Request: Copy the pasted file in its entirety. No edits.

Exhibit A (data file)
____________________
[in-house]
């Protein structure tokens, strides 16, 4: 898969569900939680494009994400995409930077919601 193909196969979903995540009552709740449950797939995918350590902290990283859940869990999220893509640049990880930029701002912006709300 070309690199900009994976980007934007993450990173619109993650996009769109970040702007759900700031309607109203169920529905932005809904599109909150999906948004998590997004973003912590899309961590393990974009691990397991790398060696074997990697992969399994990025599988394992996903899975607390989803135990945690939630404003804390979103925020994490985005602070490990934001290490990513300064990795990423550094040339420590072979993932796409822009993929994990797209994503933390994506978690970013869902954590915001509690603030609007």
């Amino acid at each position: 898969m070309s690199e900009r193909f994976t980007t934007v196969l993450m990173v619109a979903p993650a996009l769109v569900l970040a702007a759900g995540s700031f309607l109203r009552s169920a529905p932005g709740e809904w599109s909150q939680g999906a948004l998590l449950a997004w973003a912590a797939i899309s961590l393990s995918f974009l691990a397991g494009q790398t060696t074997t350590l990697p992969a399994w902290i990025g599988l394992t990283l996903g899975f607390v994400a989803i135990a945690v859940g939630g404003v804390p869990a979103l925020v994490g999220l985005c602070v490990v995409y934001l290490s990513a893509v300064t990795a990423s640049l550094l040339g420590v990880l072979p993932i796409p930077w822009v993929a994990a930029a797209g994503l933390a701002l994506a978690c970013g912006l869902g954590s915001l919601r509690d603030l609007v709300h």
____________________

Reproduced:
[in-house]
């Protein structure tokens, strides 16, 4: 898969569900939680494009994400995409930077919601 193909196969979903995540009552709740449950797939995918350590902290990283859940869990999220893509640049990880930029701002912006709300 070309690199900009994976980007934007993450990173619109993650996009769109970040702007759900700031309607109203169920529905932005809904599109909150999906948004998590997004973003912590899309961590393990974009691990397991790398060696074997990697992969399994990025599988394992996903899975607390989803135990945690939630404003804390979103925020994490985005602070490990934001290490990513300064990795990423550094040339420590072979993932796409822009993929994990797209994503933390994506978690970013869902954590915001509690603030609007």
């Amino acid at each position: 898969m070309s690199e900009r193909f994976t980007t934007v196969l993450m990173v619109a979903p993650a996009l769109v569900l970040a702007a759900g995540s700031f309607l109203r009552s169920a529905p932005g709740e809904w599109s909150q939680g999906a948004l998590l449950a997004w973003a912590a797939i899309s961590l393990s995918f974009l691990a397991g494009q790398t060696t074997t350590l990697p992969a399994w902290i990025g599988l394992t990283l996903g899975f607390v994400a989803i135990a945690v859940g939630g404003v804390p869990a979103l925020v994490g999220l985005c602070v490990v995409y934001l290490s990513a893509v300064t990795a990423s640049l550094l040339g420590v990880l072979p993932i796409p930077w822009v993929a994990a930029a797209g994503l933390a701002l994506a978690c970013g912006l869902g954590s915001l919601r509690d603030l609007v709300h």